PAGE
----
1 Reply
                1. re: LeoLioness

                  Just checked out their website.....small beer list, small but decent wine list....

                2. As with any bbq joint in the area (or bbq in general), Redbones is inconsistent. I've ordered the same thing as my wife on occassion, and one plate is usually better than the other. So not only is it inconsistent depending on day or time of day, but piece of meat to piece of meat also.

                  That being said, there are a few things that seem to be more consistent than others. Pork ribs rarely have any smoke flavor and at times seems baked in a oven, but the brisket, texas (beef) ribs, and sausage usually have smoke flavor and are usually good- although the brisket can range from dense and dry to moist and tender. Chicken gets overlooked here and is pretty decent.

                  Chris has done a great job this summer of keeping a wide variety of IPA's on tap.

                  1. I like Redbones. The pulled chicken is so yummy, and if you can stand the heat, the jerk beef is painfully addictive (I just can't stop!) Plus the cat fingers in the pepper vinegar are heavenly. And to be quite serious, the beer selection is so good (and fun, yippie for the wheel!) that after a few, everything tastes better anyway!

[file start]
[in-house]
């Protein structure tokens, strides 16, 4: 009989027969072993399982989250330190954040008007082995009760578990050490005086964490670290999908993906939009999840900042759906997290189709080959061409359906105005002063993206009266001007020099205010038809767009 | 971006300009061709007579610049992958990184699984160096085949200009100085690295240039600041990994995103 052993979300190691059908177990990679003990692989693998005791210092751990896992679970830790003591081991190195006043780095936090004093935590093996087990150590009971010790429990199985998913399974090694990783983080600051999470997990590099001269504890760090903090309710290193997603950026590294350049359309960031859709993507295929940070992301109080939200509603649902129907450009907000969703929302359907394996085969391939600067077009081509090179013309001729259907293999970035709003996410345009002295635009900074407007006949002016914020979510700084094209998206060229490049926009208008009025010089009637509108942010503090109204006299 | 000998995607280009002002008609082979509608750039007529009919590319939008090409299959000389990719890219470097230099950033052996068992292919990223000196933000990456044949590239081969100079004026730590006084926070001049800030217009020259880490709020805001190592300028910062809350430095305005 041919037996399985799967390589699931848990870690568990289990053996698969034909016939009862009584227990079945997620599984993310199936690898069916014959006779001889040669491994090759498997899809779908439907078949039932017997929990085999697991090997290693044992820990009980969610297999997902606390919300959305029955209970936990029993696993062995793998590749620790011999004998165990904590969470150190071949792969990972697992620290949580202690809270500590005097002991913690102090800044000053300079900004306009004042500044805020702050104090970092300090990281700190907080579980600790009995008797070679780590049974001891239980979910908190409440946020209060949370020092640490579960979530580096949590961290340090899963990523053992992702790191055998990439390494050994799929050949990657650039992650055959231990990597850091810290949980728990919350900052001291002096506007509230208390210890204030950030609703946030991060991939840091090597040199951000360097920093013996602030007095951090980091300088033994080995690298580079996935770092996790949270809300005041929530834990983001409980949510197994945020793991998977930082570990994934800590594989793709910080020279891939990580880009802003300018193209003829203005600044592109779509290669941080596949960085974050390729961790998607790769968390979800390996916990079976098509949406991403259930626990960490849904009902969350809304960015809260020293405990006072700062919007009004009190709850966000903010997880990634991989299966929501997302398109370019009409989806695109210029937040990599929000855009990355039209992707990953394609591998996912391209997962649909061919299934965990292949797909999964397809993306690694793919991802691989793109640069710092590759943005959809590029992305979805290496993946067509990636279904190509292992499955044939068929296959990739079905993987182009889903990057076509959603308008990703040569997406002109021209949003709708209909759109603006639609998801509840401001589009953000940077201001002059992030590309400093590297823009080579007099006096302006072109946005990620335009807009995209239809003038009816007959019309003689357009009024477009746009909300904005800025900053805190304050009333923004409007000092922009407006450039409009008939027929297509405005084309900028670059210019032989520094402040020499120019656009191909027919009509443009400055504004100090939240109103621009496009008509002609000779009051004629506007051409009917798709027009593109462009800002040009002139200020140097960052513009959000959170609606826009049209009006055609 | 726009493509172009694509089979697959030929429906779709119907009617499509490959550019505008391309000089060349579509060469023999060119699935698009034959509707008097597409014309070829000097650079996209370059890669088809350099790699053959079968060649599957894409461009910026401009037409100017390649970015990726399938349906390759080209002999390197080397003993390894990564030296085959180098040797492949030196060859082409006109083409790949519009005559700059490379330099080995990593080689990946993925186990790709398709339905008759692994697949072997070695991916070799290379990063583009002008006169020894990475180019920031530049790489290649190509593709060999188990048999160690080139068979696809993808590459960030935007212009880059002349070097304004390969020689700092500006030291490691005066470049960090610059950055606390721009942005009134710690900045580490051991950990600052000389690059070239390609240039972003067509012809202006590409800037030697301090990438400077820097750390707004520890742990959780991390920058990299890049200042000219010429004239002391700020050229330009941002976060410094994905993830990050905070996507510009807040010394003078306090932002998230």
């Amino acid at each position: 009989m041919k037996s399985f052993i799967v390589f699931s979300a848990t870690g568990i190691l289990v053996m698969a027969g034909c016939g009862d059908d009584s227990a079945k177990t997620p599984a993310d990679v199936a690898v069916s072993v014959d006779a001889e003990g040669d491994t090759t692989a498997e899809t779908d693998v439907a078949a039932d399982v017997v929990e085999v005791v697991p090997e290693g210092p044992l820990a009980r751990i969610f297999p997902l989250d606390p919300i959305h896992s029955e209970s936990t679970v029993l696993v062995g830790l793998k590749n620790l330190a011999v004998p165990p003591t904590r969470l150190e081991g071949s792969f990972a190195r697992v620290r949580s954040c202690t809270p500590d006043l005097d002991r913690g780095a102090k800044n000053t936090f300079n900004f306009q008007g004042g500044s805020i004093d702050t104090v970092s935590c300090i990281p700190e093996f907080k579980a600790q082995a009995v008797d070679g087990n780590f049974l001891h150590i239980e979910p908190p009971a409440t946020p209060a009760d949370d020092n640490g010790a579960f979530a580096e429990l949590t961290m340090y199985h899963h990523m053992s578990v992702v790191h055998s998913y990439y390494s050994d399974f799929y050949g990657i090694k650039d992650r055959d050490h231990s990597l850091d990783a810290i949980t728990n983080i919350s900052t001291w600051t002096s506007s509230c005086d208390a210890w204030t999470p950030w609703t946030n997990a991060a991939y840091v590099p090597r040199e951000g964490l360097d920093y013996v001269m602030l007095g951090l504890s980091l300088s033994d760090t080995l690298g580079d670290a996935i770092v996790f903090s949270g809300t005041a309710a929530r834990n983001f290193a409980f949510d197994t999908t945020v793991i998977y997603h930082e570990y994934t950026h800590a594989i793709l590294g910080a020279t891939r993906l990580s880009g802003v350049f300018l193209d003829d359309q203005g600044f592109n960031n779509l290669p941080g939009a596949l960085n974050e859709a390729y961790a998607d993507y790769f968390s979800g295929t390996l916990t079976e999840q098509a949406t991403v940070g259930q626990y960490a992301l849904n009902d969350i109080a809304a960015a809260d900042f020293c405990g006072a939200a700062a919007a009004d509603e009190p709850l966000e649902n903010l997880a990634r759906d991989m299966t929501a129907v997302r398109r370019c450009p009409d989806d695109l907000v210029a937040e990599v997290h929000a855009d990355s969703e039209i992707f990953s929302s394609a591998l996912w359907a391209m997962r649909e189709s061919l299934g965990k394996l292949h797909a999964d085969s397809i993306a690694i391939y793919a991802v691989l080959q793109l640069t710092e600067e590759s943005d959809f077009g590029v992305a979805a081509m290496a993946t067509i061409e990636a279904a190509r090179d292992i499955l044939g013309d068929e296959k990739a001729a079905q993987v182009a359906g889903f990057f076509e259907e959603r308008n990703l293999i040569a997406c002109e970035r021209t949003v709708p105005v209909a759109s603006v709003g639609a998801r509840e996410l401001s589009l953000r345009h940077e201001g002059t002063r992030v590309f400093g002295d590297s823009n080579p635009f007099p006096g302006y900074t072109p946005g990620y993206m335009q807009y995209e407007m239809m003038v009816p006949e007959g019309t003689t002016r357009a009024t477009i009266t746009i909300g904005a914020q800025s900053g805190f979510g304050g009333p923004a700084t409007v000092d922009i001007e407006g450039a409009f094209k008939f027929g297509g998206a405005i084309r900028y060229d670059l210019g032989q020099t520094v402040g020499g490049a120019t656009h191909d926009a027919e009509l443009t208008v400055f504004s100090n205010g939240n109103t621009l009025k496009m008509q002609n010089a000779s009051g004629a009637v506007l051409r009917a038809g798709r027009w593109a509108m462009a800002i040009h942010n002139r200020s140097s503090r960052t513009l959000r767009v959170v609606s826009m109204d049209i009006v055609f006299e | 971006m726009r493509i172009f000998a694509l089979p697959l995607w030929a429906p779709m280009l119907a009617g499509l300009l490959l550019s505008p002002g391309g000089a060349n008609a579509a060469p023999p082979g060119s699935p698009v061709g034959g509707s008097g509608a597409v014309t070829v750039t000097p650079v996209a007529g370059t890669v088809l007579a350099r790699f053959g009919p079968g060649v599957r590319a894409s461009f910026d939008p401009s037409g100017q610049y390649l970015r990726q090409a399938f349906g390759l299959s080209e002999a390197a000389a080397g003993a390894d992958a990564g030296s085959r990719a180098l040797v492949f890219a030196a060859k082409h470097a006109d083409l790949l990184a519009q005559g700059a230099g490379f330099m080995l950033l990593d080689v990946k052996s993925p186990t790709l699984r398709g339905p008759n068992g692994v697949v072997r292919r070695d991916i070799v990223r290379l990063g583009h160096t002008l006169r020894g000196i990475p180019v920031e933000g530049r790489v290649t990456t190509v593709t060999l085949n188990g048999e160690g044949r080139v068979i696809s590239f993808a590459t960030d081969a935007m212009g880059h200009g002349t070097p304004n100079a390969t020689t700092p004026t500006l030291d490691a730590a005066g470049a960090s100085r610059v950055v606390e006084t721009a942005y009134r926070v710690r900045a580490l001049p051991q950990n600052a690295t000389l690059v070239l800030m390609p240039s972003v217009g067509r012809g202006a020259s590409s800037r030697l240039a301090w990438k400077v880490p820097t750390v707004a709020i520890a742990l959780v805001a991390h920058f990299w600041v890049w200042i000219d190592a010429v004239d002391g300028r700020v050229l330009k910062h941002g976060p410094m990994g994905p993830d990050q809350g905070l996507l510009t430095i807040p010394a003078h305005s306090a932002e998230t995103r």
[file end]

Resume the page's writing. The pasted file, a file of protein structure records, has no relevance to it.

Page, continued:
4 Replies
                    1. re: emmie

                      Hmmm...I think I may end up going with Redbones, I'm definitely after atmosphere too (my brother is the apple that fell far from the foodie tree, so mostly hit sometimes miss food is fine). Any particular menu suggestions? I've heard good things about the corn fritters.

                      1. re: Food to the face

                        Catfish Fingers are excellent, collard greens likewise. If they have it, a piece of pecan pie goes down just fine with a glass of bourbon for dessert.

                        1. re: Food to the face